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Pathophysiology of nerve injury

Physiology
Anatomy
1. Schwann cells
a. Myelinated and unmyelinated nerve axons
b. Trophic factors (regenerative)
c. Enclosed in basal membrane
2. Layers
a. Endoneurium supporting cells
b. Perineurium blood nerve barrier
c. Epineurium undulation (movement)

Axoplasmic transport
1. Cell bodies produce protein & transport to neurons
2. Fast (membrane bound) & Slow (soluble) transport requires
energy and Ca2+
3. Antegrade (repair & synthesis) & Retrograde (recycling &
breakdown) direction

Injury to peripheral nerves


Neural (axons, Schwann cells, myelin)
Regeneration within 24h of injury
More organized regeneration
Restoration of function
2 main responses
Axonal
Segmental demyelination
degeneration
Slowing/ complete cessation of impulse condution

Response to injury
Wallerian degeneration (Distal to injury)

Changes in myelinated fibres


Axonal
Myelin sheath, Schwann
cell, macrophages
Granular
Partial collapse of myelin
disintegration
tube 48h after injury
(distal stump)
Granular
Production of myelin protein
amorphous

debris
Remnants of
Breakdown of myelin
axon
degeneration
Myelin becomes segmented
into ovoid
Myelin removal by Schwann
cells, hematogenous
macrophages
Schwann cell cytoplasm
shrinks
Ovoid segments in size
Schwann cells undergo
mitosis
Tightly packed Schwann cells
(distal stump)
Changes in unmyelinated fibres
Changes as in myelinated fibres
Myelin degeneration not seen
No prominent macrophage response
Schwann cell proliferation occurs

Proximal
end
degeneratio
n
Similar to
Wallerian
degeneration
Affects only
up to 2 nodes
of Ranvier
(from point of
injury)

Connective tissue (CT)


Proliferation of CT cells haphazardly
Repair by scar tissue
Anatomical continuity (rather than
restoration of function)

Cell body

End organs (muscle)

Chromatolysis (Nissl granules


breakdown)

RNA become more active form

protein production

axonal transport

Muscle
Atrophy
Neighbouring uninjured
nerve fibres may
innervate muscle fibres
that have lost nerve
supply
Change in muscle fibre
characteristics
Sarcolemma at N-M
junction looses folds
Nerve regeneration,
recover normal structure
Absense of innervations,
muscle atrophy,
irreversible fibrosis (2
years), motor end plate
degenerate completely
(18-24 months)

Cell body swell up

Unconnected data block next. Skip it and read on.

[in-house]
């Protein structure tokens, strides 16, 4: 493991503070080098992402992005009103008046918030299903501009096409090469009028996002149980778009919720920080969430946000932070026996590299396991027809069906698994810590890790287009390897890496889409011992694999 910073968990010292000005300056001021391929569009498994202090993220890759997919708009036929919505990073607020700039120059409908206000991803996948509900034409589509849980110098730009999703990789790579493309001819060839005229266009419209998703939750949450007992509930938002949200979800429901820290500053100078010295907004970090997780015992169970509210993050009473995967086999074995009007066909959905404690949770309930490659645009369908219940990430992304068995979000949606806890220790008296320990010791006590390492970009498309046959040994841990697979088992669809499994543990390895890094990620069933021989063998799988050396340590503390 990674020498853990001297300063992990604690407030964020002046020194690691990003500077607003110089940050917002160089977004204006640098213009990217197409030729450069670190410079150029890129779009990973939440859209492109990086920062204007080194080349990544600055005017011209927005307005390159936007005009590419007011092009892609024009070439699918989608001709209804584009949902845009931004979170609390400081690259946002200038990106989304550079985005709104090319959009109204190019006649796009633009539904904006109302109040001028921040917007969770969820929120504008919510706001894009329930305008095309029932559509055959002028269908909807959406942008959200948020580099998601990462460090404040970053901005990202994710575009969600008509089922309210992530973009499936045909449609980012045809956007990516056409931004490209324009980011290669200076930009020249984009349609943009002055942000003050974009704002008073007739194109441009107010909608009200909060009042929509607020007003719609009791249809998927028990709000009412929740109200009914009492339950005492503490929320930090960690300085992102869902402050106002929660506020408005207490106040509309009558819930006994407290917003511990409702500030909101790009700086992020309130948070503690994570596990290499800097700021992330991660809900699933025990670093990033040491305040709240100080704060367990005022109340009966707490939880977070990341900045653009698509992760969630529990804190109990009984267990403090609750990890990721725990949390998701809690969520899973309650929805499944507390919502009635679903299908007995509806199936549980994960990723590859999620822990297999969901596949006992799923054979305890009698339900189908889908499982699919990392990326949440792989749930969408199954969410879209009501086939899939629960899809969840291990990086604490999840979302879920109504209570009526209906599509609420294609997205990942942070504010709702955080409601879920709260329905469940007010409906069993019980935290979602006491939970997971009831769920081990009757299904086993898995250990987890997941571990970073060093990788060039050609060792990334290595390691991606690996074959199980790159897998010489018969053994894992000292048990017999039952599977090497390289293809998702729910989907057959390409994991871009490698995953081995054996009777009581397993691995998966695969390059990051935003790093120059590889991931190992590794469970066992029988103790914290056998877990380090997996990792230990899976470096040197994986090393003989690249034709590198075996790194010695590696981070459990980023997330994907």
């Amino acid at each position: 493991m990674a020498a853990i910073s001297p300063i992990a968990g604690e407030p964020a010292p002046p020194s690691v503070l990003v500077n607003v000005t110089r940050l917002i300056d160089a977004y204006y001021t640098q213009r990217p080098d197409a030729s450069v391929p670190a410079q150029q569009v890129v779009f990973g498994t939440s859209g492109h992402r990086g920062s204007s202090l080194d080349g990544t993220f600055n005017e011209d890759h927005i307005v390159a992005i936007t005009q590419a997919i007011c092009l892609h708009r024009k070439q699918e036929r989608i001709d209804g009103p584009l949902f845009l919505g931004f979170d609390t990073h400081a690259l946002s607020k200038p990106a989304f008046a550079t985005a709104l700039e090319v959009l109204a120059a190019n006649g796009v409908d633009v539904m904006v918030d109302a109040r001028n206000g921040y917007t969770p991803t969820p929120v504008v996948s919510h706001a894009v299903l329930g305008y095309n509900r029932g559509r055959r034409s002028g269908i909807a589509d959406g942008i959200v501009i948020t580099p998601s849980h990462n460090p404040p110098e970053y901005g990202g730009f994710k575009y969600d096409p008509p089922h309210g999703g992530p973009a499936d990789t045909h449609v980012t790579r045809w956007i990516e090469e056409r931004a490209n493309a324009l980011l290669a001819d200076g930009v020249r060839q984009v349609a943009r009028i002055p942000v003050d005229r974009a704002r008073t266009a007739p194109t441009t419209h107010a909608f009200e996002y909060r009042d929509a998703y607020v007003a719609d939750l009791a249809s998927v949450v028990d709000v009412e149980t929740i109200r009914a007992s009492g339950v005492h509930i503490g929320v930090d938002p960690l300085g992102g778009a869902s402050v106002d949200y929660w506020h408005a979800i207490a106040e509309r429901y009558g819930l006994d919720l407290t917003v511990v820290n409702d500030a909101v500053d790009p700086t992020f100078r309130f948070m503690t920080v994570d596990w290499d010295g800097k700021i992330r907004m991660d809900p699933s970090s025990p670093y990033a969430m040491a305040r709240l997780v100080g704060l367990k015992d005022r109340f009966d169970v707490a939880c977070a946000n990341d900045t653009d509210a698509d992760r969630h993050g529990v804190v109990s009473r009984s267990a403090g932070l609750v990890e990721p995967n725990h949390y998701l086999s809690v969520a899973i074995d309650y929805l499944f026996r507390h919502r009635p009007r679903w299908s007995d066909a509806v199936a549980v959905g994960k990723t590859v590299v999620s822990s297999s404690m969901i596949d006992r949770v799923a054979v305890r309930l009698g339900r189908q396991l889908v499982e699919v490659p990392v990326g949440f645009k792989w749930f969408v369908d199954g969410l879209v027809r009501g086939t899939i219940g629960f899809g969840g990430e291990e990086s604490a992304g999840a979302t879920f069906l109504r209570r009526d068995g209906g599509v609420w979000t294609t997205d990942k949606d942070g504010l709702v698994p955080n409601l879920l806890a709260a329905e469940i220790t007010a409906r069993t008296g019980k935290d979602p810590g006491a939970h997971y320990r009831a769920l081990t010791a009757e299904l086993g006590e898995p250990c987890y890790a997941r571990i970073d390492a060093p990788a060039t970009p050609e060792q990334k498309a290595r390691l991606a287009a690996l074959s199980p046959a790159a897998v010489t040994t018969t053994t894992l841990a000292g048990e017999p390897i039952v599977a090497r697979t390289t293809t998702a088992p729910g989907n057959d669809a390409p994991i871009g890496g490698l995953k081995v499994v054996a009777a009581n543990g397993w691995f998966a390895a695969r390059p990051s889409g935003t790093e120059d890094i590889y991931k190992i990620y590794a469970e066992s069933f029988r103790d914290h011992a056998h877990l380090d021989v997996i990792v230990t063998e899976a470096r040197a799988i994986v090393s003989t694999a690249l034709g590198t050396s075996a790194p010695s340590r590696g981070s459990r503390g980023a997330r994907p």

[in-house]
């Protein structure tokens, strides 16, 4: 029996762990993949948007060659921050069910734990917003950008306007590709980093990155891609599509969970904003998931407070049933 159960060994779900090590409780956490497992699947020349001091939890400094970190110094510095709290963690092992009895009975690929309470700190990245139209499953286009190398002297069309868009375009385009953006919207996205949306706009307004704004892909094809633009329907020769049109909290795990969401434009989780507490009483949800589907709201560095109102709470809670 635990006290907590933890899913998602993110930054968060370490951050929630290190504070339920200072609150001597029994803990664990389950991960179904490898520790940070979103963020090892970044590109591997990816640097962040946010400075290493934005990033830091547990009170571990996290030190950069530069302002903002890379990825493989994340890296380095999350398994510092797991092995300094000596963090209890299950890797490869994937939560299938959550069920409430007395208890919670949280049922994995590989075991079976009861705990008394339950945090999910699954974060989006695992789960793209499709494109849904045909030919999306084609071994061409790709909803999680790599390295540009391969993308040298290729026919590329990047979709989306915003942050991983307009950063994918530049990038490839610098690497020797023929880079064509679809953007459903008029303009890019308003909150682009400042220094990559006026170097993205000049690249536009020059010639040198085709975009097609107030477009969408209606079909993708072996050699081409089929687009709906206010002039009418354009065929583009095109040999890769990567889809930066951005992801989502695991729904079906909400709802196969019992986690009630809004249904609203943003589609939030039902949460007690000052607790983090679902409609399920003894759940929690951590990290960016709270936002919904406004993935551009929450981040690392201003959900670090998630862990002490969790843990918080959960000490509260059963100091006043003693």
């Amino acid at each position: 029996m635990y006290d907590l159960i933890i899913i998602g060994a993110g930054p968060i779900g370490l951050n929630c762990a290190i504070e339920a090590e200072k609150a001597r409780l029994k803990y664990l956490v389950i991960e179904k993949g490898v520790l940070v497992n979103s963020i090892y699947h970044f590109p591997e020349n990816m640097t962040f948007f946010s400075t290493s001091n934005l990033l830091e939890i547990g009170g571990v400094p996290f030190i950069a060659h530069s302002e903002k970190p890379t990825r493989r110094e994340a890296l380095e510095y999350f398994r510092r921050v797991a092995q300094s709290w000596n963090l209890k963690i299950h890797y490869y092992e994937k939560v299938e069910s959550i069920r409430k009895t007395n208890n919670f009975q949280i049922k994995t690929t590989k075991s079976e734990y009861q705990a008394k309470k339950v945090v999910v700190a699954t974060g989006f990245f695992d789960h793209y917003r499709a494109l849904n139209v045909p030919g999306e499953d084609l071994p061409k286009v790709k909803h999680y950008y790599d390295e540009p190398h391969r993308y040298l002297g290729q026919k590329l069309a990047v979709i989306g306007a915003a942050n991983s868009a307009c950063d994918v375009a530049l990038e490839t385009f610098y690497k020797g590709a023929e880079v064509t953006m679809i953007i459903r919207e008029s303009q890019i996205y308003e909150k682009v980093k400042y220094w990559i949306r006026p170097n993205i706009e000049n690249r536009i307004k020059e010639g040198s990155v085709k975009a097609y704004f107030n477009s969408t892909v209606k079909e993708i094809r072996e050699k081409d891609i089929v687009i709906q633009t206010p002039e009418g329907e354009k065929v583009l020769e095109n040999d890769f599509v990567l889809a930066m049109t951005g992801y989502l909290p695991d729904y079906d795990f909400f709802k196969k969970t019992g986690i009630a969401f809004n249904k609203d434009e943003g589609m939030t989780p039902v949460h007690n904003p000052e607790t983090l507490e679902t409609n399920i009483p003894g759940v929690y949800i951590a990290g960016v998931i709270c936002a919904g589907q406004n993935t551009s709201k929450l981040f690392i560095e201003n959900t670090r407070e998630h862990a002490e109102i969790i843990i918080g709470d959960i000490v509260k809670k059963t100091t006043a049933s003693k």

Nucleus pushed to periphery
Axonal stump (if lesion close to cell
body)
Death of cell body (no regeneration
possible) (if injury severe)

Sensory
Area shrinks due to
recovery from
neuropraxia (functional,
not anatomical defect)
Adjacent branches
supply anaesthetic area

Classification of Injury
Neuropraxia
Axonotmesis
Nerve conduction
Anatomical interruption of axon with no/partial
blocked (without
interruption to CT (preservation of perineural
anatomical
continuity)
interruption)
Loss of neurological
Fascicular alignment mostly preserved
function is
temporary
Full recovery takes
2 extends of injury are possible
place
Local segmental
Sunderland Grade 2
Sunderland Grade 3
Axon continuity is
Disrupt axon, myelin,
demyelination (most
disrupted
endoneurium
severe)
Myelin shealth continuity
Large diameter
may/may not be
fibres (most
preserved initially
susceptible)
Basement membrane is
Chance to recovery
No Wallerian
preserved
than Grade 2
degeneration
Wallerian degeneration
Continuity of basal
Distal segment
occurs 2 to axonal
lamina is lost (likelihood
retain nerve
damage in distal
of neuritis growing into
conduction capacity
Recovery in a few
segment (lead to
inappropriate distal
days (rarely longer)
breakdown of myelin)
segments higher)
Sunderland Grade
Recovery is sequentially
1 injury
from proximal to distal

Neurotmesis
Complete anatomical disruption (axon, surrounding
CT)

Sunderland Grade 4
Both axons, CT loose
continuity
Nerve not completely
severed
Interfascicular epineural
CT, perineurium
disrupted
Fascicular continuity is
lost (different from
axonotmesis)
Neurites caught in fibrous
tissue scars
May be in inappropriate
fasciculus when they find
distal stumps
Endoneural proliferation,
narrowing of distal
stumps, fibre diameter
will be smaller, function
compromised

Sunderland Grade 5
Nerve severed
completely
Neuroma formation (if
not repaired)

Neural regeneration
1. Reversal of chromatolysis
2. Axonal transport of materials
3. Axonal sprouting
a. Prolonged denervation prevent regeneration of axons
to enter appropriate tubes
b. Failure to enter due to
i. Scar formation
ii. Too long gap

Factors influencing prognosis


1. Age younger better
2. Site
3. Severity
4. Type
5. Tension
6. Sepsis
7. General factors condition, nutrition of patient
8. Timing of repair earier better

Nerve injury & Wallerian degeneration

Nerve regeneration

Tests of regeneration
1. Clinical
a. Reassess motor, sensory, autonomic
function
b. Examinte scar tissue and neuroma
c. Tinels sign
2. Electrophysiology
a. Electromyography
b. Nerve conduction studies